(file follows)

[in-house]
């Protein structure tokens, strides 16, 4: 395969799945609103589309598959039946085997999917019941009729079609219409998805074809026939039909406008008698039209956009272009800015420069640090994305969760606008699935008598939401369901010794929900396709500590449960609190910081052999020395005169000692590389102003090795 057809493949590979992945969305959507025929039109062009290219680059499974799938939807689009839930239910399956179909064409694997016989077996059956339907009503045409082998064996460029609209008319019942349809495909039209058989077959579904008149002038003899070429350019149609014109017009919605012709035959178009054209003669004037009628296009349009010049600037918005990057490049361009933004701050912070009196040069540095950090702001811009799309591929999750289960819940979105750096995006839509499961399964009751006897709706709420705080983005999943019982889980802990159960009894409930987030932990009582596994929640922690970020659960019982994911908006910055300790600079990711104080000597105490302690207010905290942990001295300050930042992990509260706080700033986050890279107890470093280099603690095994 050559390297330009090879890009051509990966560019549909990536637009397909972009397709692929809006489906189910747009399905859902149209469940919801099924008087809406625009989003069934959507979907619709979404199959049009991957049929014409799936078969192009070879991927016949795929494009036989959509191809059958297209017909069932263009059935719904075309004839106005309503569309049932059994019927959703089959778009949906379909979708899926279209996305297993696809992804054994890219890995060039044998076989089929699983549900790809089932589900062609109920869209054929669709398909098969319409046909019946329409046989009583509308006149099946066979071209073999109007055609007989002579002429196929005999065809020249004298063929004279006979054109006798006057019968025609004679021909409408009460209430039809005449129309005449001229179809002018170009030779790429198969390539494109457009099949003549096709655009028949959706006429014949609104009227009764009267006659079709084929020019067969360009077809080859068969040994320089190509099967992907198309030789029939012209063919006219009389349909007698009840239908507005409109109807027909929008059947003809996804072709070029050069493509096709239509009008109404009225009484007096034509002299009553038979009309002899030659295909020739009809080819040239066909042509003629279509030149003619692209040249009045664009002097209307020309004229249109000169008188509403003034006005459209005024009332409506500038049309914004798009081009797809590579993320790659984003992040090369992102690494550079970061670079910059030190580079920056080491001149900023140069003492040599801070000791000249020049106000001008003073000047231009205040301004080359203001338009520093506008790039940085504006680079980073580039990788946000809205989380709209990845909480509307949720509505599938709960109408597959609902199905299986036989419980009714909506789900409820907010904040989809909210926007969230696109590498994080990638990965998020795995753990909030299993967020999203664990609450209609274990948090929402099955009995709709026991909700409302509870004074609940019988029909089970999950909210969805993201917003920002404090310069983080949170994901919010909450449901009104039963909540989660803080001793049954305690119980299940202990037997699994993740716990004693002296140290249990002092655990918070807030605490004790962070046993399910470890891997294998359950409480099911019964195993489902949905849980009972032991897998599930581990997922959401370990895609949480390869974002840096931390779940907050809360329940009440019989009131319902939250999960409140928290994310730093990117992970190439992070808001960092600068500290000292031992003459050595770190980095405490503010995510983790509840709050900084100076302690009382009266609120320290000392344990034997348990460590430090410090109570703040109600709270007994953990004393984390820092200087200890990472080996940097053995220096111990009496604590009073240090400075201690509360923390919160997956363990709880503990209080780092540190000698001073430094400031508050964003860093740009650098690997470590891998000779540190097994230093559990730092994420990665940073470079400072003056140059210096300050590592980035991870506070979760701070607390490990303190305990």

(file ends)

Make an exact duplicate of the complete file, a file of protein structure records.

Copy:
[in-house]
């Protein structure tokens, strides 16, 4: 395969799945609103589309598959039946085997999917019941009729079609219409998805074809026939039909406008008698039209956009272009800015420069640090994305969760606008699935008598939401369901010794929900396709500590449960609190910081052999020395005169000692590389102003090795 057809493949590979992945969305959507025929039109062009290219680059499974799938939807689009839930239910399956179909064409694997016989077996059956339907009503045409082998064996460029609209008319019942349809495909039209058989077959579904008149002038003899070429350019149609014109017009919605012709035959178009054209003669004037009628296009349009010049600037918005990057490049361009933004701050912070009196040069540095950090702001811009799309591929999750289960819940979105750096995006839509499961399964009751006897709706709420705080983005999943019982889980802990159960009894409930987030932990009582596994929640922690970020659960019982994911908006910055300790600079990711104080000597105490302690207010905290942990001295300050930042992990509260706080700033986050890279107890470093280099603690095994 050559390297330009090879890009051509990966560019549909990536637009397909972009397709692929809006489906189910747009399905859902149209469940919801099924008087809406625009989003069934959507979907619709979404199959049009991957049929014409799936078969192009070879991927016949795929494009036989959509191809059958297209017909069932263009059935719904075309004839106005309503569309049932059994019927959703089959778009949906379909979708899926279209996305297993696809992804054994890219890995060039044998076989089929699983549900790809089932589900062609109920869209054929669709398909098969319409046909019946329409046989009583509308006149099946066979071209073999109007055609007989002579002429196929005999065809020249004298063929004279006979054109006798006057019968025609004679021909409408009460209430039809005449129309005449001229179809002018170009030779790429198969390539494109457009099949003549096709655009028949959706006429014949609104009227009764009267006659079709084929020019067969360009077809080859068969040994320089190509099967992907198309030789029939012209063919006219009389349909007698009840239908507005409109109807027909929008059947003809996804072709070029050069493509096709239509009008109404009225009484007096034509002299009553038979009309002899030659295909020739009809080819040239066909042509003629279509030149003619692209040249009045664009002097209307020309004229249109000169008188509403003034006005459209005024009332409506500038049309914004798009081009797809590579993320790659984003992040090369992102690494550079970061670079910059030190580079920056080491001149900023140069003492040599801070000791000249020049106000001008003073000047231009205040301004080359203001338009520093506008790039940085504006680079980073580039990788946000809205989380709209990845909480509307949720509505599938709960109408597959609902199905299986036989419980009714909506789900409820907010904040989809909210926007969230696109590498994080990638990965998020795995753990909030299993967020999203664990609450209609274990948090929402099955009995709709026991909700409302509870004074609940019988029909089970999950909210969805993201917003920002404090310069983080949170994901919010909450449901009104039963909540989660803080001793049954305690119980299940202990037997699994993740716990004693002296140290249990002092655990918070807030605490004790962070046993399910470890891997294998359950409480099911019964195993489902949905849980009972032991897998599930581990997922959401370990895609949480390869974002840096931390779940907050809360329940009440019989009131319902939250999960409140928290994310730093990117992970190439992070808001960092600068500290000292031992003459050595770190980095405490503010995510983790509840709050900084100076302690009382009266609120320290000392344990034997348990460590430090410090109570703040109600709270007994953990004393984390820092200087200890990472080996940097053995220096111990009496604590009073240090400075201690509360923390919160997956363990709880503990209080780092540190000698001073430094400031508050964003860093740009650098690997470590891998000779540190097994230093559990730092994420990665940073470079400072003056140059210096300050590592980035991870506070979760701070607390490990303190305990």